Turkey celebrates 98th anniversary of Lausanne Treaty

Turkey on July 24 marked the 98th anniversary of the signing of the Treaty of Lausanne, a landmark pact that recognized the modern Turkish state.

"Today is the 98th anniversary of the Lausanne Peace Treaty, one of the founding documents of the Republic of Turkey. Our heroic nation's struggle for independence, that it crowned with victory despite all kinds of impossibilities, betrayals and difficulties, has also been confirmed in the international arena with the Lausanne Peace Treaty," President Recep Tayyip Erdoğan said in a statement.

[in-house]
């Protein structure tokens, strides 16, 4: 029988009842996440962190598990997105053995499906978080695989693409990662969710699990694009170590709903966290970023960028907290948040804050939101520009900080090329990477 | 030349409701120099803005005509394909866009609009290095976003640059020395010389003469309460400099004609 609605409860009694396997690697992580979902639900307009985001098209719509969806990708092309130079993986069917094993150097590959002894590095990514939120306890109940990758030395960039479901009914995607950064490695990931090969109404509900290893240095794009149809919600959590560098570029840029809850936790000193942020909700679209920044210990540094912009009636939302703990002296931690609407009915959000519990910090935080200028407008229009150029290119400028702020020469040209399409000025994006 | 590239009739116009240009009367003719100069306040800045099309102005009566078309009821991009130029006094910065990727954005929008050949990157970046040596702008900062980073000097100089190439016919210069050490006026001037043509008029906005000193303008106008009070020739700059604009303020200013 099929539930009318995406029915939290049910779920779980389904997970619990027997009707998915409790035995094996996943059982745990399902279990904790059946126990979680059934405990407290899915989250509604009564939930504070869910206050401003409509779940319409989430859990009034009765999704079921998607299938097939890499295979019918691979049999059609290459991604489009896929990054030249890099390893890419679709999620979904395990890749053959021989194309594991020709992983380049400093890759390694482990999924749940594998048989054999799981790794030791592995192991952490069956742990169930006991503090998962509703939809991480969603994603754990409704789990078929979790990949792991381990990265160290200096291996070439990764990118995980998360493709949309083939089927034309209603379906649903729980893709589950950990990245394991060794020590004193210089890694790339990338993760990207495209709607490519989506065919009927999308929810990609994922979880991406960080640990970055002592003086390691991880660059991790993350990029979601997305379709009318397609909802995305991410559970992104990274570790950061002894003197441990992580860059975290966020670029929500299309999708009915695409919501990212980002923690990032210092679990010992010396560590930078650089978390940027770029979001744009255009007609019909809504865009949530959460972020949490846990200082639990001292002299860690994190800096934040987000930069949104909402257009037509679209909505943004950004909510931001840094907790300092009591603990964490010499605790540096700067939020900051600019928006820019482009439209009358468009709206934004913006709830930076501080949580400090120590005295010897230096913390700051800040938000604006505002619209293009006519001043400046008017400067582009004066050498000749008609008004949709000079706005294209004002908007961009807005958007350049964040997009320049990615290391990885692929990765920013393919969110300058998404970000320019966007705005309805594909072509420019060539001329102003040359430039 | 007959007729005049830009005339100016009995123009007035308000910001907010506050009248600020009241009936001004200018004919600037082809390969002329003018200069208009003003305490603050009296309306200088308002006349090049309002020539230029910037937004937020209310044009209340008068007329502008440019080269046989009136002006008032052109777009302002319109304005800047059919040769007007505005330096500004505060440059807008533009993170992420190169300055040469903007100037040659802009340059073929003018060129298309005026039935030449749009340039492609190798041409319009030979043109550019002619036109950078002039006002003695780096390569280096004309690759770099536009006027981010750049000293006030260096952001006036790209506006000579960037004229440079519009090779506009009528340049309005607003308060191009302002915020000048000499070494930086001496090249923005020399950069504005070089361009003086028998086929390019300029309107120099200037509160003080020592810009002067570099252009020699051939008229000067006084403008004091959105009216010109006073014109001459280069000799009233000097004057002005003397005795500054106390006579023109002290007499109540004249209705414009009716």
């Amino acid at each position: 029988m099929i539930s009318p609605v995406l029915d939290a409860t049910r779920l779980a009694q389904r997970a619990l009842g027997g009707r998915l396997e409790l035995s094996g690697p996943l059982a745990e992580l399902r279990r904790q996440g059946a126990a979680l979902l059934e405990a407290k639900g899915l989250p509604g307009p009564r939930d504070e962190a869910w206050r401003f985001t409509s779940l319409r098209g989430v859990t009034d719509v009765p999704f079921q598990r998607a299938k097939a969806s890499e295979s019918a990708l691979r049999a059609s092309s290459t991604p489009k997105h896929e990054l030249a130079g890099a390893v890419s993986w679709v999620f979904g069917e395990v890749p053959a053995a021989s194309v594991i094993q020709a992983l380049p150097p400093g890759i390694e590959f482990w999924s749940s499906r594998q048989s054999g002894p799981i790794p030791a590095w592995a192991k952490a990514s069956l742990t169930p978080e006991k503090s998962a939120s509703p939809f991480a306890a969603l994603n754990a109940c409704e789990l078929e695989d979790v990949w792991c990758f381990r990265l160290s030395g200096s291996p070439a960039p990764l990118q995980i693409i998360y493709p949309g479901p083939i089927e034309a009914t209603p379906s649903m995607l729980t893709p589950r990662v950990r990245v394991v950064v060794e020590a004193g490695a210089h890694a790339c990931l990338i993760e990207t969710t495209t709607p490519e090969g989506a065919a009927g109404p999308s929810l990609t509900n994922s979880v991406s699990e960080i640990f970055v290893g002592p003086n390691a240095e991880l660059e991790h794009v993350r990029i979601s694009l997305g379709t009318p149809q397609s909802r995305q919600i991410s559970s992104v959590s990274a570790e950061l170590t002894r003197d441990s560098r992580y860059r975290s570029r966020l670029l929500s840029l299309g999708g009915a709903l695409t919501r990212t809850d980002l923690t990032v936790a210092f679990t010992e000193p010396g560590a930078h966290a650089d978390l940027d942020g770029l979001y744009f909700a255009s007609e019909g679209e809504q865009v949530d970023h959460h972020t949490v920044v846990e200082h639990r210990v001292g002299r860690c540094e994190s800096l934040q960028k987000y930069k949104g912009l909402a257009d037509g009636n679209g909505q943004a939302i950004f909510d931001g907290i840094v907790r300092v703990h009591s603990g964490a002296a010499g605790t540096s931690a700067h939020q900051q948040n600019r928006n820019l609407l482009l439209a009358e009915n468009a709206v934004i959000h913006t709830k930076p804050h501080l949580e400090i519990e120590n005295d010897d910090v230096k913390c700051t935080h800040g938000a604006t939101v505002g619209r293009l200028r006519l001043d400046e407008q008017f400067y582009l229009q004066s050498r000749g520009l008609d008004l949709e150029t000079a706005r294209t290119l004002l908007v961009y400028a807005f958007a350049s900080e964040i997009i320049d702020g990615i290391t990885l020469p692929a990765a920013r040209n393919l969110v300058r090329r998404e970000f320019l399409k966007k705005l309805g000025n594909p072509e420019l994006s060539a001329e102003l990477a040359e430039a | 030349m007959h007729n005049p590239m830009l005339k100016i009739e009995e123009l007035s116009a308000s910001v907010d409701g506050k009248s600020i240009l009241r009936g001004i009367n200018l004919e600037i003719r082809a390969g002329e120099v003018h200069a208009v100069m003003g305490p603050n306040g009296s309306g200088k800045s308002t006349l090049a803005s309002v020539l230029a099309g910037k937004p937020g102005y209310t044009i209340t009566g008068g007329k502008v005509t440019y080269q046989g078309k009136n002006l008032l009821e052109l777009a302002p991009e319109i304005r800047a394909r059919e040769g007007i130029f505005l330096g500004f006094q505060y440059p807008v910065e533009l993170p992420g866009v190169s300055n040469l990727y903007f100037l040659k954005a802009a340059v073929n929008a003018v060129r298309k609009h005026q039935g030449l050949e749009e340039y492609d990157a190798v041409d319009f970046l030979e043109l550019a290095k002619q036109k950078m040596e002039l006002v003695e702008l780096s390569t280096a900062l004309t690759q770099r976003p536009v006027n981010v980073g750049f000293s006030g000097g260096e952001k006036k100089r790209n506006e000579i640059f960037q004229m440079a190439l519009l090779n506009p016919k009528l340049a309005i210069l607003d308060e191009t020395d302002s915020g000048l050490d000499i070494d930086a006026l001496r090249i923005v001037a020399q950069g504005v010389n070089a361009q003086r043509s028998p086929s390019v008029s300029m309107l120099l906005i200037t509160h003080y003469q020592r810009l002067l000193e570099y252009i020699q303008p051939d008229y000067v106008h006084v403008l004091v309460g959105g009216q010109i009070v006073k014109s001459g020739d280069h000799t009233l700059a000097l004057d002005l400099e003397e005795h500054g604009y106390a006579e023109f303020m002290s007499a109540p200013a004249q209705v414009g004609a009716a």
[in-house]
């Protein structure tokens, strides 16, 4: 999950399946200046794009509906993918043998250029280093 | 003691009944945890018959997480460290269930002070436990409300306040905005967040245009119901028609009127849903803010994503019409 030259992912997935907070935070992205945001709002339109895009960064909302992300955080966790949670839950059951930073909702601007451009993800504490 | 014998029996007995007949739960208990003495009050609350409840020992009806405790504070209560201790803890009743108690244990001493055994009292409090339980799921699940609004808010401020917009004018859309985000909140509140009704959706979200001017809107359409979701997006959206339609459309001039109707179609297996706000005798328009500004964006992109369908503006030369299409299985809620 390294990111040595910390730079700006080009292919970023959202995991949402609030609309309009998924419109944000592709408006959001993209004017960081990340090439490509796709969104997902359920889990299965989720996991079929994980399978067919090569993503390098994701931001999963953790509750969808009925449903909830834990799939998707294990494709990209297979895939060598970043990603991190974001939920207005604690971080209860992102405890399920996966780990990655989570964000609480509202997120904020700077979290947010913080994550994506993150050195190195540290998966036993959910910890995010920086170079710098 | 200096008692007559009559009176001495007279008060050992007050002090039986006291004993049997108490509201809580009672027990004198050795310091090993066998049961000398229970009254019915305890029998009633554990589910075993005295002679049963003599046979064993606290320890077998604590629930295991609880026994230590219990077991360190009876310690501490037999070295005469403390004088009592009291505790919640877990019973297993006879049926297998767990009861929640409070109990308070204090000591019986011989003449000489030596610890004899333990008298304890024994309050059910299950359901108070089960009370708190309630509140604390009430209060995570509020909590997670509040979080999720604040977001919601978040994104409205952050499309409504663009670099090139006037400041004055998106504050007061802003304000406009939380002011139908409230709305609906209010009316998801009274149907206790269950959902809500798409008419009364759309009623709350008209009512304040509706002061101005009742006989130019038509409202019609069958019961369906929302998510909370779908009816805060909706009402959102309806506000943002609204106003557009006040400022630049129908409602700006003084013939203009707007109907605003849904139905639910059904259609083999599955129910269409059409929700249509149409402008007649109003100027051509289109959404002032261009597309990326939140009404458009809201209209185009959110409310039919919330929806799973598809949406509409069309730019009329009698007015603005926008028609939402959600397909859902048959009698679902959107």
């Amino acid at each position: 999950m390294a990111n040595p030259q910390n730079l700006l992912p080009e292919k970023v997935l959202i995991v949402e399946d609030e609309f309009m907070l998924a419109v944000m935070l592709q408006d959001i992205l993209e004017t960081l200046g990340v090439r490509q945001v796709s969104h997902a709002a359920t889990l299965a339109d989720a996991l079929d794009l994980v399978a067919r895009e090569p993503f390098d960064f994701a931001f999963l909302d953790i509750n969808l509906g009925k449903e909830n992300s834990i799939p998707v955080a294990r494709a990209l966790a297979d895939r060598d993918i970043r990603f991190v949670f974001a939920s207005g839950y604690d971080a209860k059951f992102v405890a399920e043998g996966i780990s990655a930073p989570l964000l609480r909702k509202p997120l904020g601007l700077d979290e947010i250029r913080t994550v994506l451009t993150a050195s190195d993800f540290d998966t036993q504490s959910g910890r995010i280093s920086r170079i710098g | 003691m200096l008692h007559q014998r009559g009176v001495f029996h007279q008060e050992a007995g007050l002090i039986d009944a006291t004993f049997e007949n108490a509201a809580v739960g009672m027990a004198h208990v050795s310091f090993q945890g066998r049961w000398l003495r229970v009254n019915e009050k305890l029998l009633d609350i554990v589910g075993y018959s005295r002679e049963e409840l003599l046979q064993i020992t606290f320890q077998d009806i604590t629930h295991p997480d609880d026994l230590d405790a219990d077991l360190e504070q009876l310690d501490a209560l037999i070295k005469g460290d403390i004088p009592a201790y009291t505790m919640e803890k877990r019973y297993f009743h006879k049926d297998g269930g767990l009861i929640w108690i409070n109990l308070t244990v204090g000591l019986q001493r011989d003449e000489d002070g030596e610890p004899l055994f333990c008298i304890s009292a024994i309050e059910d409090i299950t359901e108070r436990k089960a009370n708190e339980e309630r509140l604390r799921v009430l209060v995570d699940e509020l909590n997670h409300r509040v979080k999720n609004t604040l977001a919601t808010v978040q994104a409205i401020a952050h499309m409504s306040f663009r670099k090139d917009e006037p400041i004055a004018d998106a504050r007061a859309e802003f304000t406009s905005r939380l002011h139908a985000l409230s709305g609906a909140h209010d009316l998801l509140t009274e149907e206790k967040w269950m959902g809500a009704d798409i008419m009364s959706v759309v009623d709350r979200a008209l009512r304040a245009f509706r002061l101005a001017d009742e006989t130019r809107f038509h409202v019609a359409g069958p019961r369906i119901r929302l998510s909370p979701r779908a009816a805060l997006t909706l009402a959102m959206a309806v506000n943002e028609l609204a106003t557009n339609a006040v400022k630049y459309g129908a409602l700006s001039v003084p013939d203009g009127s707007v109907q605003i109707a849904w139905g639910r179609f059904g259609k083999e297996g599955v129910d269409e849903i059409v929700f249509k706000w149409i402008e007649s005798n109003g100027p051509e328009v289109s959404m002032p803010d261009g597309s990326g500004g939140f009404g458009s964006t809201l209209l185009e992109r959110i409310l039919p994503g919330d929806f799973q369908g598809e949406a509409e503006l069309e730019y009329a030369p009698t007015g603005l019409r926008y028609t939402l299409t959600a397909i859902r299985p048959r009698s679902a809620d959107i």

Turkey continues to advance toward its "bright future" with the "courage and inspiration is receives from history," Erdoğan said.

"We continue to thwart treacherous ambitions for the unity and integrity of our country and the peace, tranquility and well-being of our nation," he added.

Signed on July 24, 1923, the treaty is regarded as the final treaty concluding World War I. The pact also secured the foundation of the modern Republic of Turkey after the War of Independence against the occupying forces of Britain, France, Italy and Greece.

The treaty recognized the boundaries of Turkey as well as the conditions under which non-Muslim minorities would live in the new republic.

The Treaty of Lausanne was signed in the Swiss city of Lausanne. The original text of the treaty is in French.

Lausanne Treaty, Atatürk, inönü,

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